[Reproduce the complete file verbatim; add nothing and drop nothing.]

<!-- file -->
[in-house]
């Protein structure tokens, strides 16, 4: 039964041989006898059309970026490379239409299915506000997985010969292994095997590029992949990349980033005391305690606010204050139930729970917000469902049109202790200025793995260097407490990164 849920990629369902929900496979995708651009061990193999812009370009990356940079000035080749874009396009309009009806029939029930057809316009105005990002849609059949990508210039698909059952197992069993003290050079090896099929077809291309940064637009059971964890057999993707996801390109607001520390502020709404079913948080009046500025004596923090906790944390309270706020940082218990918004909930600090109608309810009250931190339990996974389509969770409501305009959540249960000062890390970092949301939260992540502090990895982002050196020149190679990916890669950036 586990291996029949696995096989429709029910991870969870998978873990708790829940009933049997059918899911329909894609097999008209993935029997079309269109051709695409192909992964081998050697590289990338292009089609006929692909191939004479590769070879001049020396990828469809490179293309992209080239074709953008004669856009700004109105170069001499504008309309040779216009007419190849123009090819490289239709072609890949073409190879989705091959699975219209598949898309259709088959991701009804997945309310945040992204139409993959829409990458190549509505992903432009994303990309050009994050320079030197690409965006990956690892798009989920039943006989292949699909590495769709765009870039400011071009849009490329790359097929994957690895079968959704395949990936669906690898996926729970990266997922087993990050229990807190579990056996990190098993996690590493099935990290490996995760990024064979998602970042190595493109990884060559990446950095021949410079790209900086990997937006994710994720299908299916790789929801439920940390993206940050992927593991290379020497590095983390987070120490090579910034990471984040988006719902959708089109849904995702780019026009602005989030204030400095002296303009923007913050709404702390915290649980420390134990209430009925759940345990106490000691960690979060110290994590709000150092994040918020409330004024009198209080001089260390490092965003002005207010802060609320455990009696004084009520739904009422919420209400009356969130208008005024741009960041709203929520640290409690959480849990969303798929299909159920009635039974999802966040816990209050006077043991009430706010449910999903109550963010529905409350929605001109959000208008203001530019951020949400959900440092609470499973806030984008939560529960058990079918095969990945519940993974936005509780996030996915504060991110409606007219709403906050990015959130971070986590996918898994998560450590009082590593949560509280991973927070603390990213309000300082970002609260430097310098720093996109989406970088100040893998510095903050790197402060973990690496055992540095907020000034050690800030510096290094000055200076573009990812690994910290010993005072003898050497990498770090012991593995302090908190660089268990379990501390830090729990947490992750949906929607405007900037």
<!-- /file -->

[in-house]
């Protein structure tokens, strides 16, 4: 039964041989006898059309970026490379239409299915506000997985010969292994095997590029992949990349980033005391305690606010204050139930729970917000469902049109202790200025793995260097407490990164 849920990629369902929900496979995708651009061990193999812009370009990356940079000035080749874009396009309009009806029939029930057809316009105005990002849609059949990508210039698909059952197992069993003290050079090896099929077809291309940064637009059971964890057999993707996801390109607001520390502020709404079913948080009046500025004596923090906790944390309270706020940082218990918004909930600090109608309810009250931190339990996974389509969770409501305009959540249960000062890390970092949301939260992540502090990895982002050196020149190679990916890669950036 586990291996029949696995096989429709029910991870969870998978873990708790829940009933049997059918899911329909894609097999008209993935029997079309269109051709695409192909992964081998050697590289990338292009089609006929692909191939004479590769070879001049020396990828469809490179293309992209080239074709953008004669856009700004109105170069001499504008309309040779216009007419190849123009090819490289239709072609890949073409190879989705091959699975219209598949898309259709088959991701009804997945309310945040992204139409993959829409990458190549509505992903432009994303990309050009994050320079030197690409965006990956690892798009989920039943006989292949699909590495769709765009870039400011071009849009490329790359097929994957690895079968959704395949990936669906690898996926729970990266997922087993990050229990807190579990056996990190098993996690590493099935990290490996995760990024064979998602970042190595493109990884060559990446950095021949410079790209900086990997937006994710994720299908299916790789929801439920940390993206940050992927593991290379020497590095983390987070120490090579910034990471984040988006719902959708089109849904995702780019026009602005989030204030400095002296303009923007913050709404702390915290649980420390134990209430009925759940345990106490000691960690979060110290994590709000150092994040918020409330004024009198209080001089260390490092965003002005207010802060609320455990009696004084009520739904009422919420209400009356969130208008005024741009960041709203929520640290409690959480849990969303798929299909159920009635039974999802966040816990209050006077043991009430706010449910999903109550963010529905409350929605001109959000208008203001530019951020949400959900440092609470499973806030984008939560529960058990079918095969990945519940993974936005509780996030996915504060991110409606007219709403906050990015959130971070986590996918898994998560450590009082590593949560509280991973927070603390990213309000300082970002609260430097310098720093996109989406970088100040893998510095903050790197402060973990690496055992540095907020000034050690800030510096290094000055200076573009990812690994910290010993005072003898050497990498770090012991593995302090908190660089268990379990501390830090729990947490992750949906929607405007900037």